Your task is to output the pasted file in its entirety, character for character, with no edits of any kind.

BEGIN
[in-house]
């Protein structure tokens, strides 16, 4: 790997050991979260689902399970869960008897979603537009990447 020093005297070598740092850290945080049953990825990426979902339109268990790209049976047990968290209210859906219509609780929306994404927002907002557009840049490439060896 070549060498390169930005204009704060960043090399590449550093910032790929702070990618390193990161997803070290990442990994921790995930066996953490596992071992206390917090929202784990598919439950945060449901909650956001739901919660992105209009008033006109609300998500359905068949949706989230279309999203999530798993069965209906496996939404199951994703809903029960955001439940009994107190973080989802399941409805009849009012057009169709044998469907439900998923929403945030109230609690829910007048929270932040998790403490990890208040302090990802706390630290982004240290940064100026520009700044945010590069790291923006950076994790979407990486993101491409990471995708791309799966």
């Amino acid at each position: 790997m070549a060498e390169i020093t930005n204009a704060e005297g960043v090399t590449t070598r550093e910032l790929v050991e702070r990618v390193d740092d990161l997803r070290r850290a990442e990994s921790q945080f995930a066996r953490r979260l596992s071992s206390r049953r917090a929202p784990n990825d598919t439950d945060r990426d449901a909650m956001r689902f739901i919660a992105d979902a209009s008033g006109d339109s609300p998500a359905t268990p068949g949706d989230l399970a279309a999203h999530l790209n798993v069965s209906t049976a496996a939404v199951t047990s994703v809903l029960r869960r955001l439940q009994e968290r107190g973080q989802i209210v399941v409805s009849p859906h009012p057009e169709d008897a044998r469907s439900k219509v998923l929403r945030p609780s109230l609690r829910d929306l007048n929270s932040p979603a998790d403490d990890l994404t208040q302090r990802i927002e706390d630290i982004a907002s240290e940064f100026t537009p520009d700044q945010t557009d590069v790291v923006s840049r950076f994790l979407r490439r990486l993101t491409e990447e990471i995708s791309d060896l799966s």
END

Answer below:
[in-house]
């Protein structure tokens, strides 16, 4: 790997050991979260689902399970869960008897979603537009990447 020093005297070598740092850290945080049953990825990426979902339109268990790209049976047990968290209210859906219509609780929306994404927002907002557009840049490439060896 070549060498390169930005204009704060960043090399590449550093910032790929702070990618390193990161997803070290990442990994921790995930066996953490596992071992206390917090929202784990598919439950945060449901909650956001739901919660992105209009008033006109609300998500359905068949949706989230279309999203999530798993069965209906496996939404199951994703809903029960955001439940009994107190973080989802399941409805009849009012057009169709044998469907439900998923929403945030109230609690829910007048929270932040998790403490990890208040302090990802706390630290982004240290940064100026520009700044945010590069790291923006950076994790979407990486993101491409990471995708791309799966």
């Amino acid at each position: 790997m070549a060498e390169i020093t930005n204009a704060e005297g960043v090399t590449t070598r550093e910032l790929v050991e702070r990618v390193d740092d990161l997803r070290r850290a990442e990994s921790q945080f995930a066996r953490r979260l596992s071992s206390r049953r917090a929202p784990n990825d598919t439950d945060r990426d449901a909650m956001r689902f739901i919660a992105d979902a209009s008033g006109d339109s609300p998500a359905t268990p068949g949706d989230l399970a279309a999203h999530l790209n798993v069965s209906t049976a496996a939404v199951t047990s994703v809903l029960r869960r955001l439940q009994e968290r107190g973080q989802i209210v399941v409805s009849p859906h009012p057009e169709d008897a044998r469907s439900k219509v998923l929403r945030p609780s109230l609690r829910d929306l007048n929270s932040p979603a998790d403490d990890l994404t208040q302090r990802i927002e706390d630290i982004a907002s240290e940064f100026t537009p520009d700044q945010t557009d590069v790291v923006s840049r950076f994790l979407r490439r990486l993101t491409e990447e990471i995708s791309d060896l799966s």